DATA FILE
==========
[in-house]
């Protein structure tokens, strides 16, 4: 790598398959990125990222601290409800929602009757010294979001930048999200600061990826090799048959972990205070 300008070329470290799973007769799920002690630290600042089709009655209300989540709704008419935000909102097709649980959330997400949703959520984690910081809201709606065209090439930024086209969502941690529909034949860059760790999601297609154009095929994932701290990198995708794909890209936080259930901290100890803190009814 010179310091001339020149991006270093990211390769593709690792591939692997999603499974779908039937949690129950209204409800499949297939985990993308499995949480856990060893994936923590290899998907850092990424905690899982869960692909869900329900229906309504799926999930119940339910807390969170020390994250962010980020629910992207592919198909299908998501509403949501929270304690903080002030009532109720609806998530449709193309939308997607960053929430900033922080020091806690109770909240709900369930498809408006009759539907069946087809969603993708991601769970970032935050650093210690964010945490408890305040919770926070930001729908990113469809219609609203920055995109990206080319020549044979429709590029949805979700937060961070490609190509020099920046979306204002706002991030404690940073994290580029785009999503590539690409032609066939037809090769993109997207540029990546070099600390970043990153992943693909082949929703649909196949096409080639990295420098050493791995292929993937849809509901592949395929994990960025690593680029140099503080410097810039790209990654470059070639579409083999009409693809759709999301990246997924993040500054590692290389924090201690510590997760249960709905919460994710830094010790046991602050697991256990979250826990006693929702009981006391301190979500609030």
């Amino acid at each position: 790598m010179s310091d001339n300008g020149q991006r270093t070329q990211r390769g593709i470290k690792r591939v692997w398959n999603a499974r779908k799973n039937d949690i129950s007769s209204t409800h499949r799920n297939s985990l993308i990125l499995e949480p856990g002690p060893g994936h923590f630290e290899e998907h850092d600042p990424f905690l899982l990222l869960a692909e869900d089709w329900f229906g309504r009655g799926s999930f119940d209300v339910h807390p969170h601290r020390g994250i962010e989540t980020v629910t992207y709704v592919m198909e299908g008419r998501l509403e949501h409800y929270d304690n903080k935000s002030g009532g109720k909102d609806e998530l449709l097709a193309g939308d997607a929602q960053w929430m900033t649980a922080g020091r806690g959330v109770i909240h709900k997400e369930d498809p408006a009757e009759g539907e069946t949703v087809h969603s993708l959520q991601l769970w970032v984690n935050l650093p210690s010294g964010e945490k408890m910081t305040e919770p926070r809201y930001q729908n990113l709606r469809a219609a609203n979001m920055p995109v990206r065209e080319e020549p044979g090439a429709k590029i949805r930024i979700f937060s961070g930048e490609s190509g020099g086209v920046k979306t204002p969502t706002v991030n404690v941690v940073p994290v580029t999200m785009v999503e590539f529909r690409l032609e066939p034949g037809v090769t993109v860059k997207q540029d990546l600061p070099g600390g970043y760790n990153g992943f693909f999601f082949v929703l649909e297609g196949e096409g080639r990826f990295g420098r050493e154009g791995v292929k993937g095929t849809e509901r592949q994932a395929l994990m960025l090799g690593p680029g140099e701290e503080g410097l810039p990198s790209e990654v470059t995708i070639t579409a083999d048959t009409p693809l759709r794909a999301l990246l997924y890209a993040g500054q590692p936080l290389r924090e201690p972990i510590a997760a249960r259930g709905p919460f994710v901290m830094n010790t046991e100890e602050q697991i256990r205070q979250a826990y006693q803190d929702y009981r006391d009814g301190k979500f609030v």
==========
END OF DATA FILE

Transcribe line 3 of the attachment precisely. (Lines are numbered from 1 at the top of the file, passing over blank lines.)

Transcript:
């Amino acid at each position: 790598m010179s310091d001339n300008g020149q991006r270093t070329q990211r390769g593709i470290k690792r591939v692997w398959n999603a499974r779908k799973n039937d949690i129950s007769s209204t409800h499949r799920n297939s985990l993308i990125l499995e949480p856990g002690p060893g994936h923590f630290e290899e998907h850092d600042p990424f905690l899982l990222l869960a692909e869900d089709w329900f229906g309504r009655g799926s999930f119940d209300v339910h807390p969170h601290r020390g994250i962010e989540t980020v629910t992207y709704v592919m198909e299908g008419r998501l509403e949501h409800y929270d304690n903080k935000s002030g009532g109720k909102d609806e998530l449709l097709a193309g939308d997607a929602q960053w929430m900033t649980a922080g020091r806690g959330v109770i909240h709900k997400e369930d498809p408006a009757e009759g539907e069946t949703v087809h969603s993708l959520q991601l769970w970032v984690n935050l650093p210690s010294g964010e945490k408890m910081t305040e919770p926070r809201y930001q729908n990113l709606r469809a219609a609203n979001m920055p995109v990206r065209e080319e020549p044979g090439a429709k590029i949805r930024i979700f937060s961070g930048e490609s190509g020099g086209v920046k979306t204002p969502t706002v991030n404690v941690v940073p994290v580029t999200m785009v999503e590539f529909r690409l032609e066939p034949g037809v090769t993109v860059k997207q540029d990546l600061p070099g600390g970043y760790n990153g992943f693909f999601f082949v929703l649909e297609g196949e096409g080639r990826f990295g420098r050493e154009g791995v292929k993937g095929t849809e509901r592949q994932a395929l994990m960025l090799g690593p680029g140099e701290e503080g410097l810039p990198s790209e990654v470059t995708i070639t579409a083999d048959t009409p693809l759709r794909a999301l990246l997924y890209a993040g500054q590692p936080l290389r924090e201690p972990i510590a997760a249960r259930g709905p919460f994710v901290m830094n010790t046991e100890e602050q697991i256990r205070q979250a826990y006693q803190d929702y009981r006391d009814g301190k979500f609030v």